The bus to the church took us to the farthest western border of Chicago, meandering through a maze of dead mall parking lots and past a concrete replica of the Leaning Tower of Pisa. It felt like we were traveling, well, as close to traveling as feasible without a car, during a pandemic.
I had that familiar traveling anxiety, centered on the great unknown: where was I going to find a bathroom? Not too promising while we walked to our destination…but there, a gas station with a public restroom! I ran inside and got in line to use the facilities, wearing gloves for warding off cooties despite the hot weather.. Just as HOB joined me, a man emerged from the bathroom politely reaching out to HOB with—horrors!—the dreaded Pee Stick (the wooden stick with an attached bathroom key that gas stations keep at the counter) and HOB grabs it. He actually touched the Pee Stick with his bare hands.
Anyway, after I got done dowsing HOB with hand sanitizer and yelling at him to never, ever, ever touch a Pee Stick again, we continued on in search of the church. Cutting through a strip mall parking lot and there it was: St. Joseph the Betrothed Ukrainian Greek Catholic Church.
I had looked at photos but really wasn’t prepared for this funk-modern ode to seventies optimism peaking out from behind a Dunkin Donuts, under low flying planes about to land at O’Hare airport.
I’m trying to understand how this church came to be. I’m certain there were some Ukrainians and they wanted a church. Probably they formed a committee. That committee was all “Hmmmmm…what kind of church should we build? How about…13 futuristic elevator shaft-like towers topped with golden boobs? Great!”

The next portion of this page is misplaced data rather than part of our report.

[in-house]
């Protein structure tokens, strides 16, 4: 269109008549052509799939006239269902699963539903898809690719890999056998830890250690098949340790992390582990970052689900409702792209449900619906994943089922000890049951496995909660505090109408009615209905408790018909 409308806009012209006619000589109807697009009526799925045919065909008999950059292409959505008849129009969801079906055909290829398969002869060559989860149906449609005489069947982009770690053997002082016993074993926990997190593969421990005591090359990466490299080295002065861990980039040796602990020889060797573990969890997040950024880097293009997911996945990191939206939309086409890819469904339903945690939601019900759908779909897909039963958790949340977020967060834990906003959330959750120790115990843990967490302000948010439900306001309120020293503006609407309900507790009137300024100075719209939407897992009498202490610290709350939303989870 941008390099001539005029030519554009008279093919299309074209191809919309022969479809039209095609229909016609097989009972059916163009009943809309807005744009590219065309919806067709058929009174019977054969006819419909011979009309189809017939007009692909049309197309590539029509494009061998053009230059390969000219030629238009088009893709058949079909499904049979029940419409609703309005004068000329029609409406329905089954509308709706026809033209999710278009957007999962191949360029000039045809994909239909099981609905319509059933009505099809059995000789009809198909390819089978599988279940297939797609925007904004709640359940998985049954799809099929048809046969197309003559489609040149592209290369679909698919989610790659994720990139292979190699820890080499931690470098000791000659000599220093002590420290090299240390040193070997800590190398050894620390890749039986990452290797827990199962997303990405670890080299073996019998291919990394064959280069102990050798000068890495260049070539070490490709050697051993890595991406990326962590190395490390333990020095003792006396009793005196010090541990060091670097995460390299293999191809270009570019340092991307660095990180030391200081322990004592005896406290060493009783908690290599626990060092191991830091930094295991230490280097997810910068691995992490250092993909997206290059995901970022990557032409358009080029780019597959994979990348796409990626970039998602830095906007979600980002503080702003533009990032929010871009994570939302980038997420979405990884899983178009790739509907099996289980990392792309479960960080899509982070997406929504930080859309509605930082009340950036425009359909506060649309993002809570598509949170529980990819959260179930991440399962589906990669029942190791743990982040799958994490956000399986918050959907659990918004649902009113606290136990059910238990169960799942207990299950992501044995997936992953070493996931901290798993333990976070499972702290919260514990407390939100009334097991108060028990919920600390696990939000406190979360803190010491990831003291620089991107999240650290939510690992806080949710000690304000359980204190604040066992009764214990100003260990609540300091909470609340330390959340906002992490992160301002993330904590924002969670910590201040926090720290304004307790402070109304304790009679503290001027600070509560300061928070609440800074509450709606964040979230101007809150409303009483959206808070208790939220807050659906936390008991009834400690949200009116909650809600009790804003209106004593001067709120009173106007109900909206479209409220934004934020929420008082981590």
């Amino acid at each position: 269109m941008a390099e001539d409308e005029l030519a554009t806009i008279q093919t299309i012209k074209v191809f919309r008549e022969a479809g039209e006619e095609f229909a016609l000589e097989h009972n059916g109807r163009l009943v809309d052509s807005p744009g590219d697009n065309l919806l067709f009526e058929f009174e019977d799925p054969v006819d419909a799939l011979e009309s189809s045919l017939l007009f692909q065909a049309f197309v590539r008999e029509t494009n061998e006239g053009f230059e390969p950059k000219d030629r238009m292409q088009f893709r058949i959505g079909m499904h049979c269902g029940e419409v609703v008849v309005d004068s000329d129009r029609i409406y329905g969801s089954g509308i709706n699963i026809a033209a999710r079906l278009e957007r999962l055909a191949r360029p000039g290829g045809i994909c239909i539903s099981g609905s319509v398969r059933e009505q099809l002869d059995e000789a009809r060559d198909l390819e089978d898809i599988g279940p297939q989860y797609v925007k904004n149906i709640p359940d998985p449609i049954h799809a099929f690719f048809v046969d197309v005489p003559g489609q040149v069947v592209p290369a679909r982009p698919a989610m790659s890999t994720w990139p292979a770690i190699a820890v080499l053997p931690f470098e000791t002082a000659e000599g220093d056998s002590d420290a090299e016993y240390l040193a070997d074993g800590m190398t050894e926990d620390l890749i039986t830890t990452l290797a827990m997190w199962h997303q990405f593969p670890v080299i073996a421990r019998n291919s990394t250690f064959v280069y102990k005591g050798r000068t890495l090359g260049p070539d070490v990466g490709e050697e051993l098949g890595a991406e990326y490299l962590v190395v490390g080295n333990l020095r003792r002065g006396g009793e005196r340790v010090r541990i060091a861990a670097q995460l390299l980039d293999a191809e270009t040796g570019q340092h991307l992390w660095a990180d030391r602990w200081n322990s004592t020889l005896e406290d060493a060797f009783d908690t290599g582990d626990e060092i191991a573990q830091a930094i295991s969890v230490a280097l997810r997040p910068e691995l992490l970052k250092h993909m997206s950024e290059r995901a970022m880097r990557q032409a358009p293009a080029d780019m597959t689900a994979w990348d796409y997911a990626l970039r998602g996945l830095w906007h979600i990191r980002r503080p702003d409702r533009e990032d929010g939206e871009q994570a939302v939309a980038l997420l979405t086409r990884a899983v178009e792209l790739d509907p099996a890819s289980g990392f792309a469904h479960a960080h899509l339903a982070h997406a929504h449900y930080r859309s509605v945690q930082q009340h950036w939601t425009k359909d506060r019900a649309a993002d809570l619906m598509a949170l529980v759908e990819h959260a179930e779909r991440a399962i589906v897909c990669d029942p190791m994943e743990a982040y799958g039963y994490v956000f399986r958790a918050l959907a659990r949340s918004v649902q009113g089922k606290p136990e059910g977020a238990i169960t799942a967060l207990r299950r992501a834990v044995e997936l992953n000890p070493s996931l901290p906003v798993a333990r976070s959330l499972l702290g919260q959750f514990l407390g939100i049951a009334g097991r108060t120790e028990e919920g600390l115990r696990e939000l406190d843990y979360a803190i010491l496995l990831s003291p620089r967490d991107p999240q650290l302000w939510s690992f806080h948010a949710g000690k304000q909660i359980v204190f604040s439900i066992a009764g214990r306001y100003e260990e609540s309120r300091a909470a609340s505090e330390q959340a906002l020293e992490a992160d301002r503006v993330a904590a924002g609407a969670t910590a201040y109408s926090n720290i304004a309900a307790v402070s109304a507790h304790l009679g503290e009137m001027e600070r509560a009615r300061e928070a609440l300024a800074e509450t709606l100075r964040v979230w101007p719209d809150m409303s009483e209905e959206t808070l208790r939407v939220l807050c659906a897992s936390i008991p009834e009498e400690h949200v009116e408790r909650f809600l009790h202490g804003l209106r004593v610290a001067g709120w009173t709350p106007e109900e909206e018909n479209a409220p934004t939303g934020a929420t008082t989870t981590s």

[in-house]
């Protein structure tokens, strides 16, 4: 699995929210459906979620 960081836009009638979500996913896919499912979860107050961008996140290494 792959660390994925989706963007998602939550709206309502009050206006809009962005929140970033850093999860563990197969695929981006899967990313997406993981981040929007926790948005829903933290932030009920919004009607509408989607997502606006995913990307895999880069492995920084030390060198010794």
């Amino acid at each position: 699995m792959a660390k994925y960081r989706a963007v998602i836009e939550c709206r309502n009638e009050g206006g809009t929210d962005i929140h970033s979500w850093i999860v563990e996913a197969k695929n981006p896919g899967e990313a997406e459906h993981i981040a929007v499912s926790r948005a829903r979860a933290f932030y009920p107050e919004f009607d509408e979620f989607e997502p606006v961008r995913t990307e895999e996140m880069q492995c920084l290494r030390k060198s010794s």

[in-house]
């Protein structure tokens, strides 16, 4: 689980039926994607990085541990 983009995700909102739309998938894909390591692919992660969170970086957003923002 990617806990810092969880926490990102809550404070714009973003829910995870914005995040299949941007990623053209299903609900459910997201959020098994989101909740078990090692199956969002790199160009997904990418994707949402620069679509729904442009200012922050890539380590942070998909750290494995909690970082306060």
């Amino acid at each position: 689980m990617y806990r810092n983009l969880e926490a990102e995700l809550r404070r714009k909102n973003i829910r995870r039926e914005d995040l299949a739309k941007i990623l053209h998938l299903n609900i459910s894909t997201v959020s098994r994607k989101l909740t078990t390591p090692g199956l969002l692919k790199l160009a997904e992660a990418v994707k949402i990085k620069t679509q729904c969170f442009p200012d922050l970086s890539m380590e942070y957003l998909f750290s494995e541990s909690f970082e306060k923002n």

Completed in 1977, St. Joseph the Betrothed Ukrainian Greek Catholic Church was designed by Zenon Mazurkevick. While we were marveling at Mr. Mazurkevick’s achievement, I said to HOB, “I really wish we could look inside.” And immediately a church caretaker, who had overheard, asked another man to let us inside.
Judging from the righteous 70’s modern exterior, I expected the church’s interior to feature shag carpeting, bean bag chairs in place of pews, lava lamps instead of candles, and macramé owls holding up icons. Oh, and a priest giving out communion in the form of fondue.
Nope. The interior of St. Joseph the Betrothed did not feature any seventies flair.
Rather it was lovely and traditional, with the elevator shaft towers flooding the space with light.
Here’s where the priest sits, behind the iconostasis.
Notice that the dominant colors of the cupola reflect those of the Ukrainian flag.
All of the church fixtures were pretty and rather pristine.
I love it when a church gets all meta and has little versions of the church incorporated into the church fixtures and frescos.
Here’s that St. Joseph the Betrothed selection committee I was talking about earlier, celebrating their selection of their boob-elevator church, painted behind their halos.
After all that hard work, the selection committee relaxed in a hot tub.
DON’T STARE AT HIS FIVE HEAD.
And so it is written, he shall wear a Vuitton robe to distribute the holy communion.
Even the side doors get a fresco—these dudes are like “This way to the priest’s sacristy.”
At least Christ looks like he belongs in the funky seventies modern church I imagined. (I also want to give the fresco artist a high five for using geographically and historically accurate skin tones).
After our tour of the interior, we continued outside for a longer look at the architecture. Not to worry, we didn’t ride bikes or skateboards.
However, we did eat a picnic, watched over by a flamboyantly crowed Mary and baby Jesus in a charming shrine.